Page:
EM: I mean, this complex of studios is pretty huge, but I get the vibe that I'm one of the first people to get in here during the day; most tenants come in the late afternoon or evening. That works for me, though. I’m pretty introverted, I like my time to myself, so it works. It’s nice to have space to breathe and be on my own. There’s great light. It’s nice being in Northside. I like it here, but I don’t wander around too much when I’m down here. I draw on a lot of experiences that I gain when I’m traveling, so I guess my influences don’t really develop from the area that I'm a resident of.
F-D: Can you describe a typical day for yourself, inside the studio and out?
EM: It’s been an evolution over the last year. I feel like I’m still trying to figure out that day to day schedule that works for me. Currently it's more structured because I work part-time during weekday mornings. Like I mentioned, I’m usually here in the early afternoon to late afternoon and sometimes evenings. When I do head out of here I usually just got home; we have an apartment in Over-the-Rhine, walk the dogs, and try to have a bit of a life outside of here.
F-D: So what do your studio based activities look like? Do you have a process once you’re here or do you just go with the flow?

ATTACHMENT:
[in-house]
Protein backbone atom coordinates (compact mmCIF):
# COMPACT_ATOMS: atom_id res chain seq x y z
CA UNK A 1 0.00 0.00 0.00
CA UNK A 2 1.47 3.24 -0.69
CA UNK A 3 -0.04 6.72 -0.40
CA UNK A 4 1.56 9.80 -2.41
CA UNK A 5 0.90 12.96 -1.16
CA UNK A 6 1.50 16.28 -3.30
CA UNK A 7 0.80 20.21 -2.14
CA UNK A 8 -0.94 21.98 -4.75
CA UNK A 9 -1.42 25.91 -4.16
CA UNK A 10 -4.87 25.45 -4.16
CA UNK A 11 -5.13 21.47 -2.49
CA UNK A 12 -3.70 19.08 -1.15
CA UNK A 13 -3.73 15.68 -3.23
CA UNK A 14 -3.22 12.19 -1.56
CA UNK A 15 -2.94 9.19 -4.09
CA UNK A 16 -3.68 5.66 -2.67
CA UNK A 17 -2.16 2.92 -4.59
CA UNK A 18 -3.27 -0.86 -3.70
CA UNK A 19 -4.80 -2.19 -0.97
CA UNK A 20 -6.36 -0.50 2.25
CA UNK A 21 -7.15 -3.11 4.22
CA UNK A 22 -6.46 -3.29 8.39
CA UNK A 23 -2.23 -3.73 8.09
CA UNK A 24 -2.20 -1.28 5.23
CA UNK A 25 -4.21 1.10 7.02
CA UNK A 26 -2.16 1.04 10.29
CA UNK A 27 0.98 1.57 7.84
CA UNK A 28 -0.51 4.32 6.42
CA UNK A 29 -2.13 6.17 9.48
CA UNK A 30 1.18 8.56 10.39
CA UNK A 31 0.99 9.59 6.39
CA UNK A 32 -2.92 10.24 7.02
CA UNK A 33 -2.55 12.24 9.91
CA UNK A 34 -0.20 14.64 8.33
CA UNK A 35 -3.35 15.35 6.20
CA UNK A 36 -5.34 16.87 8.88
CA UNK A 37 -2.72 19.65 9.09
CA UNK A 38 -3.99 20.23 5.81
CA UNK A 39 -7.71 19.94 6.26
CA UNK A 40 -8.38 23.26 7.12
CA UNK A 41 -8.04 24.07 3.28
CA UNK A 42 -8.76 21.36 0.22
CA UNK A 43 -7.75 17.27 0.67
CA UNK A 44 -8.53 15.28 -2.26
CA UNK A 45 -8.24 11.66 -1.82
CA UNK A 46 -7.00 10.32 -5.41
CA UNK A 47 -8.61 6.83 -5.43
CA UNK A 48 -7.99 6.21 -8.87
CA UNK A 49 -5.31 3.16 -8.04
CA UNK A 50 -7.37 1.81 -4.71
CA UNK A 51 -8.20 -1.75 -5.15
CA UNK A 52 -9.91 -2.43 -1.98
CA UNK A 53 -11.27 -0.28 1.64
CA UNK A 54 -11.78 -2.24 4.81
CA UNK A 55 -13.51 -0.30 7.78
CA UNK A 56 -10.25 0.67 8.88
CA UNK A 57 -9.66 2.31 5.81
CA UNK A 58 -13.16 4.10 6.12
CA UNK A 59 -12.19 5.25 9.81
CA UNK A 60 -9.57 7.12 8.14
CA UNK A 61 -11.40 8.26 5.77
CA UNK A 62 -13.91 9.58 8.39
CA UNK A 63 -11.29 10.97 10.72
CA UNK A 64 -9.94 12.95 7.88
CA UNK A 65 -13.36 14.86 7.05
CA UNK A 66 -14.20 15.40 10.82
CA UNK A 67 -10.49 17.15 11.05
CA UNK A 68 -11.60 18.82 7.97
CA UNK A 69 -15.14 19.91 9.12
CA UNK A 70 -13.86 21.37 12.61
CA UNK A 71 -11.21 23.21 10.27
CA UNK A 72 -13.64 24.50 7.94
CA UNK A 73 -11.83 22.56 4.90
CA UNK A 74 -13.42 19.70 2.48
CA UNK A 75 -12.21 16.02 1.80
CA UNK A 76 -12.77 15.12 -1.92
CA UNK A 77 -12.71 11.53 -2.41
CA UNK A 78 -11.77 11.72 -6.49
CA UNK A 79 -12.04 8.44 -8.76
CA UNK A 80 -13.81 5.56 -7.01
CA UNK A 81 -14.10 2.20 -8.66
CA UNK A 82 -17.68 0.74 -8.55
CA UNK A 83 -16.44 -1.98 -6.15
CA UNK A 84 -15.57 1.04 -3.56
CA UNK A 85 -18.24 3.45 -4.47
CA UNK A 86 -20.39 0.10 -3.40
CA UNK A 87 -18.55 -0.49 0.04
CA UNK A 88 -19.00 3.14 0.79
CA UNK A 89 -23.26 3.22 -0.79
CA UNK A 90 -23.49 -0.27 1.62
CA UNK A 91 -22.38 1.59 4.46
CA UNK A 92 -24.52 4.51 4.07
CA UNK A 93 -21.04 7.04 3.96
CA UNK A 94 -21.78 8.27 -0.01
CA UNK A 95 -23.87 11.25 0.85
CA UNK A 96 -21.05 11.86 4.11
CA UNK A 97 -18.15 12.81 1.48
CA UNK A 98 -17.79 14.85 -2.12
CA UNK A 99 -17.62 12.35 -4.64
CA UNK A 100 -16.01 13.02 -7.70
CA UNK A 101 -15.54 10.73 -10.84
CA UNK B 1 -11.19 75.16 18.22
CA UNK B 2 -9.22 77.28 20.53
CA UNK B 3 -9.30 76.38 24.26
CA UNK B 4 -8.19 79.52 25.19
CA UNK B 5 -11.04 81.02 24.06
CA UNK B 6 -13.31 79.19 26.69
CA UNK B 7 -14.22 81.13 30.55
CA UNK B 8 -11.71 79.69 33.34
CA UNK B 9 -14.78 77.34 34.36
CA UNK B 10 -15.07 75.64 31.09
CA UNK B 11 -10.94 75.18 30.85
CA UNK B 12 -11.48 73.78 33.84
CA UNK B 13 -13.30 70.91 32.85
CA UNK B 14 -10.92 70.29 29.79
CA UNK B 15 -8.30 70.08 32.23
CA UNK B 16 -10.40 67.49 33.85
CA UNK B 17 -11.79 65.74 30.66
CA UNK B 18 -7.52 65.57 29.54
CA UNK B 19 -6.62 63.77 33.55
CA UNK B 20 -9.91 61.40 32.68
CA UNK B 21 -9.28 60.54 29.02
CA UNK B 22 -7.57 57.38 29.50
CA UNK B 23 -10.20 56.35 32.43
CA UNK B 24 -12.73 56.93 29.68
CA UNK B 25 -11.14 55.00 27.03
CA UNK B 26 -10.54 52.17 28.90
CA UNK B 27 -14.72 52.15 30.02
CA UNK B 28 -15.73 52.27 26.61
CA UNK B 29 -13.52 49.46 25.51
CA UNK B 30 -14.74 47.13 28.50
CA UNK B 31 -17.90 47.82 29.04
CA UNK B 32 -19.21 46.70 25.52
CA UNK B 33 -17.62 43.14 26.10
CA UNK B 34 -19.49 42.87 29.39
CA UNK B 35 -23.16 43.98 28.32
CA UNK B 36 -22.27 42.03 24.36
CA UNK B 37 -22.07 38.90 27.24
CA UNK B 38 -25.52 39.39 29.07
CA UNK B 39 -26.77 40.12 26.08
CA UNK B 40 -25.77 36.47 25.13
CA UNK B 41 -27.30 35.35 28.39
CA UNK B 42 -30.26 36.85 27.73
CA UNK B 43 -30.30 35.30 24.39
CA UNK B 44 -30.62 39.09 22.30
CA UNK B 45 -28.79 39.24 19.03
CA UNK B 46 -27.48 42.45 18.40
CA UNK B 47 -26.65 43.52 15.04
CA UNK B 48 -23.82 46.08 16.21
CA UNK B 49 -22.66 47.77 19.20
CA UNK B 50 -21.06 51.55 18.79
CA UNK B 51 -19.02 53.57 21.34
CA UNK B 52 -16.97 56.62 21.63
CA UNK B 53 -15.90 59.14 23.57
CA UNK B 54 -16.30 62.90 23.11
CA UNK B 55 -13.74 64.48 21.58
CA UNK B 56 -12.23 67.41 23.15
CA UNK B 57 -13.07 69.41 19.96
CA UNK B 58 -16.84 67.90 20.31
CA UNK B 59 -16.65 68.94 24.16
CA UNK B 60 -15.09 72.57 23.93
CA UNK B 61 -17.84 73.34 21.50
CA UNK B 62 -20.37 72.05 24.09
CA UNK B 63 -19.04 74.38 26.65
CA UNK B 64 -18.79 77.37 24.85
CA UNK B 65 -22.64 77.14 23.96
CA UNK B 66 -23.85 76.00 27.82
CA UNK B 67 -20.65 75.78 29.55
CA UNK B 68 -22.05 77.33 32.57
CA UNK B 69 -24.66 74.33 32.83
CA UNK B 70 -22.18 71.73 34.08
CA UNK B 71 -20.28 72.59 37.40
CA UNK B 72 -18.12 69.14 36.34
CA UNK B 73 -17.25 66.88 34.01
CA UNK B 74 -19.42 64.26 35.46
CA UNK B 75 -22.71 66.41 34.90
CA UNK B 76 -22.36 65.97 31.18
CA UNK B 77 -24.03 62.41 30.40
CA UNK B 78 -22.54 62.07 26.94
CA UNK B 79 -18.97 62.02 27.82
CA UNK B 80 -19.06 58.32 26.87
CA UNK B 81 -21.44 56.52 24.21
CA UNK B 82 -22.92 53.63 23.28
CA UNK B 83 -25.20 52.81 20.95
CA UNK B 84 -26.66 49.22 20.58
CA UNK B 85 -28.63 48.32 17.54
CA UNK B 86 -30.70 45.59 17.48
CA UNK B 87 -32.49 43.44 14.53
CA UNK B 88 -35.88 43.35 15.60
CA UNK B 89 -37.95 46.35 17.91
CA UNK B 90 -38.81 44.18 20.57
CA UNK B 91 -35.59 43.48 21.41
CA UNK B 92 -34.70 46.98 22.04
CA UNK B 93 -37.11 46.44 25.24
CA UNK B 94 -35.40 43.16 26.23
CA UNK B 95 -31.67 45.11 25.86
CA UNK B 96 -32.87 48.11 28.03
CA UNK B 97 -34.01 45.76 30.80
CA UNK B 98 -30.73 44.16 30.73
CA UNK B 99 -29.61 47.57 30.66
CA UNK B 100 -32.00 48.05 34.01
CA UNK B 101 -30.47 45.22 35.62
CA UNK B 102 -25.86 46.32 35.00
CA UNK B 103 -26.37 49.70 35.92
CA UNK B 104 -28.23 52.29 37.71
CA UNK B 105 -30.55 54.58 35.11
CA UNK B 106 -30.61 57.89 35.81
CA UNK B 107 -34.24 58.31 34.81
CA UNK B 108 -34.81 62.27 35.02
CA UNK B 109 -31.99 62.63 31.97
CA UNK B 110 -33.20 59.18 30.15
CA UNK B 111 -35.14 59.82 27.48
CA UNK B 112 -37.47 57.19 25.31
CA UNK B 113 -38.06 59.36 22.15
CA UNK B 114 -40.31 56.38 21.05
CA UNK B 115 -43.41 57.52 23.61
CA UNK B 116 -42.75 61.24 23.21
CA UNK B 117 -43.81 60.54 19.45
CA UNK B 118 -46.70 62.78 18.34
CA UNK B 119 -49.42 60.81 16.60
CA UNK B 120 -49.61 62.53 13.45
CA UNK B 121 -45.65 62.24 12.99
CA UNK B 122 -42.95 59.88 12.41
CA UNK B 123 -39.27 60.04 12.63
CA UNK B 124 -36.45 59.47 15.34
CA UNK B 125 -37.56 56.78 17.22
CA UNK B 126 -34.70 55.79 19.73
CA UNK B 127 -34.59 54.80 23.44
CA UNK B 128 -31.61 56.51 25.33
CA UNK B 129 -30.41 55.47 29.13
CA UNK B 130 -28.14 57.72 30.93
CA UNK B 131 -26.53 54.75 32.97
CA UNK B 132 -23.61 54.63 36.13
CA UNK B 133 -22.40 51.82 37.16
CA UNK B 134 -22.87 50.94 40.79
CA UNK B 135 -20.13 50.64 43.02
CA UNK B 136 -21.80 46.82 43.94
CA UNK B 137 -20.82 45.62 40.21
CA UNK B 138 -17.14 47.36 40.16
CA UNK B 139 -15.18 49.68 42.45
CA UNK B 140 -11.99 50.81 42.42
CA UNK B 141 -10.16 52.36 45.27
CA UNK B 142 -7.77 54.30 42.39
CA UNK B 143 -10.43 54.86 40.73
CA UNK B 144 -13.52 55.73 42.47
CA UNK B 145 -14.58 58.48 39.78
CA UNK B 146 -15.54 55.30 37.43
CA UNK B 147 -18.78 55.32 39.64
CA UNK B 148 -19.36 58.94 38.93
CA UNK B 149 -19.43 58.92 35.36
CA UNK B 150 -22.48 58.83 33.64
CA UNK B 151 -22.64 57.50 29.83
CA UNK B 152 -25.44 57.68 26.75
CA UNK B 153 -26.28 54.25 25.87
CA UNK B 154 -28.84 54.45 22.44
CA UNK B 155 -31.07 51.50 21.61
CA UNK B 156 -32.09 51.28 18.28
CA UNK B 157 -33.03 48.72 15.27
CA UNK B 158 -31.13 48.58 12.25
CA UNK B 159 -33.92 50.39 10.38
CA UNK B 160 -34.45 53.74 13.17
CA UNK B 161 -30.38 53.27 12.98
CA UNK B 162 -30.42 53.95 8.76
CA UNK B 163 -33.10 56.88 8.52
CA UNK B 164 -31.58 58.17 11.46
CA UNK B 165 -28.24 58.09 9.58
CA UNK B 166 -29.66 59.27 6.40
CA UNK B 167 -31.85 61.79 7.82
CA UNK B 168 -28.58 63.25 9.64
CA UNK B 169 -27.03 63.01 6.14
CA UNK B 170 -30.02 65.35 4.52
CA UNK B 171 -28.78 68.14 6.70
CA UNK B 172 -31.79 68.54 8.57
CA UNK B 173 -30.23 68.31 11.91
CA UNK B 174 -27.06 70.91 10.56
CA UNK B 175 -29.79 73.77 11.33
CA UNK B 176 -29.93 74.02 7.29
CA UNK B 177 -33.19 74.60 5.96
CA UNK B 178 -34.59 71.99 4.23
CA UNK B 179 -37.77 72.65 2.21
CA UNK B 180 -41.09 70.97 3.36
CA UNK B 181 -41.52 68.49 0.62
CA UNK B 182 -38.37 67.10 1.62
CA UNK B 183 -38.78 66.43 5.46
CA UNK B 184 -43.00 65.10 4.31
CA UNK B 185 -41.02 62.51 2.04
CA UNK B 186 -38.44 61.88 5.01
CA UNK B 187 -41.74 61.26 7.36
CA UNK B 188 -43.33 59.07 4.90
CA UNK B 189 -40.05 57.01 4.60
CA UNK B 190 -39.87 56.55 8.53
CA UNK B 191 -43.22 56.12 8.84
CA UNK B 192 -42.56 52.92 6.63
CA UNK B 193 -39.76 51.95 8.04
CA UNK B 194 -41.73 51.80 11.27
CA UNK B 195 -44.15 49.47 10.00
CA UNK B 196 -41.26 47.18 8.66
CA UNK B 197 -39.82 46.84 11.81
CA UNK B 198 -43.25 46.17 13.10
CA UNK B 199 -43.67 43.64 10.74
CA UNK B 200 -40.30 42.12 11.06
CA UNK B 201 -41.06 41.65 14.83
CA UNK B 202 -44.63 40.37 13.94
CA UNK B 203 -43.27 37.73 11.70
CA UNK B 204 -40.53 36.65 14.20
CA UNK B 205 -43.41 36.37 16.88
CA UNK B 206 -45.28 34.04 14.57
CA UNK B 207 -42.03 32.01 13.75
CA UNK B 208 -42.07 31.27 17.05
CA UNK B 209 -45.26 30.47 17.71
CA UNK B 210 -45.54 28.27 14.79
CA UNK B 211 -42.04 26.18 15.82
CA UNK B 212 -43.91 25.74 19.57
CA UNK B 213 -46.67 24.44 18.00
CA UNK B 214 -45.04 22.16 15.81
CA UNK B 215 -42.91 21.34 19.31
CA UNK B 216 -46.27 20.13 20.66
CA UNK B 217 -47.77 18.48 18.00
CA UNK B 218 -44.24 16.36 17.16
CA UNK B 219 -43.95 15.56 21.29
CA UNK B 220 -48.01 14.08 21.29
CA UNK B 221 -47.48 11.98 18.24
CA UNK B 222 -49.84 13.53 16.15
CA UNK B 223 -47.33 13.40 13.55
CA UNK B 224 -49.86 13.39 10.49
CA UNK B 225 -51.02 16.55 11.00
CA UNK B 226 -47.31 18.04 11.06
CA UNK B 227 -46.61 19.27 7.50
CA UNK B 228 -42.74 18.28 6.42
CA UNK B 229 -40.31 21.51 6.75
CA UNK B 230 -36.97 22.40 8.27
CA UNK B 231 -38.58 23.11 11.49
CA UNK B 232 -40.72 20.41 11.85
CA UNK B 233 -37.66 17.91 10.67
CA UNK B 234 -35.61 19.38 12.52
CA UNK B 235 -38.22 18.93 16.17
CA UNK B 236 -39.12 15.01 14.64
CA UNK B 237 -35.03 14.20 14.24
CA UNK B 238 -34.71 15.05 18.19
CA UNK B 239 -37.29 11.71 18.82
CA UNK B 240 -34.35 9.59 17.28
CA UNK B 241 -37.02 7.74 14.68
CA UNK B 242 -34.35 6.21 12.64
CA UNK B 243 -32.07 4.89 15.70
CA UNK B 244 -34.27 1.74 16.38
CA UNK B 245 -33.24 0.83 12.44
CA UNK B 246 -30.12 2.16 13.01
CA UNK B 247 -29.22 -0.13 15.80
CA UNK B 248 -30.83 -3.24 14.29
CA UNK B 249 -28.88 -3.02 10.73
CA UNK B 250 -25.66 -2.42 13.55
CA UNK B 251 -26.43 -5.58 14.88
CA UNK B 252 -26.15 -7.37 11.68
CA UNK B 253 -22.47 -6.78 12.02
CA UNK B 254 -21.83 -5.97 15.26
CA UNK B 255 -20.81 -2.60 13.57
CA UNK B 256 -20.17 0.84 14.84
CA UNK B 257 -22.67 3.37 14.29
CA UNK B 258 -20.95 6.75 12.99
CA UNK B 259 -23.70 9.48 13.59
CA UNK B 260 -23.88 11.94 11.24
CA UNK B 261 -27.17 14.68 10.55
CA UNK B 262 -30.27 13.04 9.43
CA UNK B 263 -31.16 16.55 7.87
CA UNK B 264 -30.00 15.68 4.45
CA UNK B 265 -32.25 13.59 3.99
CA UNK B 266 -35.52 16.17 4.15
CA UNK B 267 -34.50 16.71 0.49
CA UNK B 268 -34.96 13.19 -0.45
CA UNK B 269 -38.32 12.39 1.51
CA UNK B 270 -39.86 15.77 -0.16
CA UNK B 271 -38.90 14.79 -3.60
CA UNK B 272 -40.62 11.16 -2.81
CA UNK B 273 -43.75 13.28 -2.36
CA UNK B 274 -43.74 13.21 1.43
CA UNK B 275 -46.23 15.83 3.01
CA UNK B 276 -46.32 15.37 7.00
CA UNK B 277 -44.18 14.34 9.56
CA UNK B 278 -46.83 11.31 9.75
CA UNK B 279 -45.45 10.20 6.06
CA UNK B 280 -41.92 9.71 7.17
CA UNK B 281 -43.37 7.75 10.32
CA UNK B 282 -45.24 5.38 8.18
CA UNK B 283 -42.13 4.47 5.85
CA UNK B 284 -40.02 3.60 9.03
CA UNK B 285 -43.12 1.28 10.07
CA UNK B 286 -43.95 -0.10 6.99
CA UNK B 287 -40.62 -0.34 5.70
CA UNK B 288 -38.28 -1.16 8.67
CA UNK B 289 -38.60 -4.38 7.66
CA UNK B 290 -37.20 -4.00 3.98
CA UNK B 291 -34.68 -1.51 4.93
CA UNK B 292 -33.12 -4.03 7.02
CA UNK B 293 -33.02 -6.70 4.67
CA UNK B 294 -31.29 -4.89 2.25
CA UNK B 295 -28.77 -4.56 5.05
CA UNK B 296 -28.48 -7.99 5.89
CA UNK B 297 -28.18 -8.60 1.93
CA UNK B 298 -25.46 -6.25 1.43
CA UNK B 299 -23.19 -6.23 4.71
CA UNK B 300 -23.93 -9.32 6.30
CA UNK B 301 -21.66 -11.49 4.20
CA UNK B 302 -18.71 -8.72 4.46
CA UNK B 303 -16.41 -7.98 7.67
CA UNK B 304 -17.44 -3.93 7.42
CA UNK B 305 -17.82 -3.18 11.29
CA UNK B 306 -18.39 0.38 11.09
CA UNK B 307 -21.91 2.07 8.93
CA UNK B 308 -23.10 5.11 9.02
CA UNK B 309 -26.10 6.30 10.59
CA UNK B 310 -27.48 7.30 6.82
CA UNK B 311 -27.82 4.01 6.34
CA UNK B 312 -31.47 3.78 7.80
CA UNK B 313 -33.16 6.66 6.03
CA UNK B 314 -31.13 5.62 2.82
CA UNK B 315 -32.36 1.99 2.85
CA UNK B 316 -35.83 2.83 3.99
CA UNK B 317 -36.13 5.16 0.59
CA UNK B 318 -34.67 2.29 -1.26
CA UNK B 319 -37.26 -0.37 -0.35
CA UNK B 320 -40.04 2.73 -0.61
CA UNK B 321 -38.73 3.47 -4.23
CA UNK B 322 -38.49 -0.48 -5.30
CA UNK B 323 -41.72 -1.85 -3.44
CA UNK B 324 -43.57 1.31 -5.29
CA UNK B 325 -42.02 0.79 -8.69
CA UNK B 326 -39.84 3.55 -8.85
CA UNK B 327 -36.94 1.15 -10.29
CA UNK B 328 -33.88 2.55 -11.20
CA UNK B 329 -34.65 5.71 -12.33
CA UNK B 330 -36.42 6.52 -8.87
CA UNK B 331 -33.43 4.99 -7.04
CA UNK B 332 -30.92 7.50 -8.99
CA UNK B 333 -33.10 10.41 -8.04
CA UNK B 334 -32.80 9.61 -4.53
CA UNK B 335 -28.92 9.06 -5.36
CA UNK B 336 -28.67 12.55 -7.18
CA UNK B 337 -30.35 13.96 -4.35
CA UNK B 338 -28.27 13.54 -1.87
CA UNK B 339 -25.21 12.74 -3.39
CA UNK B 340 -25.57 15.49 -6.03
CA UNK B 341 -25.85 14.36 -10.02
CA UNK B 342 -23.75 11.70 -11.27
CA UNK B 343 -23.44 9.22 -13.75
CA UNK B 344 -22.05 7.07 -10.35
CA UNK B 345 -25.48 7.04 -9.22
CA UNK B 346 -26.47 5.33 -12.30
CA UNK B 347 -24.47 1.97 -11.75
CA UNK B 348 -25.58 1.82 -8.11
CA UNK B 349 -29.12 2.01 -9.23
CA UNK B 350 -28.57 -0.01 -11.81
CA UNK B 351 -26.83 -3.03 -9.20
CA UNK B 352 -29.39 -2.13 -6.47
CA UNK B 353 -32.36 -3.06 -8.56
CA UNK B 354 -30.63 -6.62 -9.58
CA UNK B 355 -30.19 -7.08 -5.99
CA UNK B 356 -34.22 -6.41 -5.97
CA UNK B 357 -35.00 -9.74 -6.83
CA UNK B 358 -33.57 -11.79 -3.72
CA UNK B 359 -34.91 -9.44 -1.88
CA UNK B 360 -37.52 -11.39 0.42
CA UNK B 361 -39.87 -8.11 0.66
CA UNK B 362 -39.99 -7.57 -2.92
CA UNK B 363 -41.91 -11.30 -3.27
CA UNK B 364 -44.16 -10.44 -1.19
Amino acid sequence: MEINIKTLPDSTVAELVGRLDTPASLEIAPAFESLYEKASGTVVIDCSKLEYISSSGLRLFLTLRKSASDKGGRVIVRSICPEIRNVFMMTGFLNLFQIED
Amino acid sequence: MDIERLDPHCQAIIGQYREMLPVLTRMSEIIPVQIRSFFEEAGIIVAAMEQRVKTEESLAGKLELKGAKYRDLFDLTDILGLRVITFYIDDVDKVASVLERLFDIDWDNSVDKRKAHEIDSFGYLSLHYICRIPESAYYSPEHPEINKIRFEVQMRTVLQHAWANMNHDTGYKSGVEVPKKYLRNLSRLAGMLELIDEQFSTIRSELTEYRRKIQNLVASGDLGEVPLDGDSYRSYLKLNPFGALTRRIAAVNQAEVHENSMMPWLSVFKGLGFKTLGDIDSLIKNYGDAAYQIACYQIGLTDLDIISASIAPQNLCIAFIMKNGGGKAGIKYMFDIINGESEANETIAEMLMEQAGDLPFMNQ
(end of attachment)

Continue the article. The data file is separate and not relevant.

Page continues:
EM: When I first moved in, it had been some time since I painted regularly and so I think I reverted back to working with the figure because that was comfortable for me. I’m not sure at what point, but at some point, I just began working in a more abstract way. I almost feel afraid to think about it too much right now, I kind of just want to let the process work the answer out.
F-D: How would you describe your subject matter or the content of your work?
EM: I think I’ve always been more attracted to expressive mark making and the story of the ‘stroke’, especially in respect to abstract expressionism. I’ve been really inspired, as of late, by nature. I have a few images that I always keep around, they’re images from hikes, travel, other time spent outdoors. In particular, I pull from moments where I get the opportunity to be introspective, calm, and thus peaceful. On the other side of the coin, I maintain this other concept that has been floating around in my head regarding identity and vulnerability. I think a lot of my work is beginning to morph into that space where I am really putting myself out there and being honest about what I’m making. It’s a bit scary—it puts you in a vulnerable position.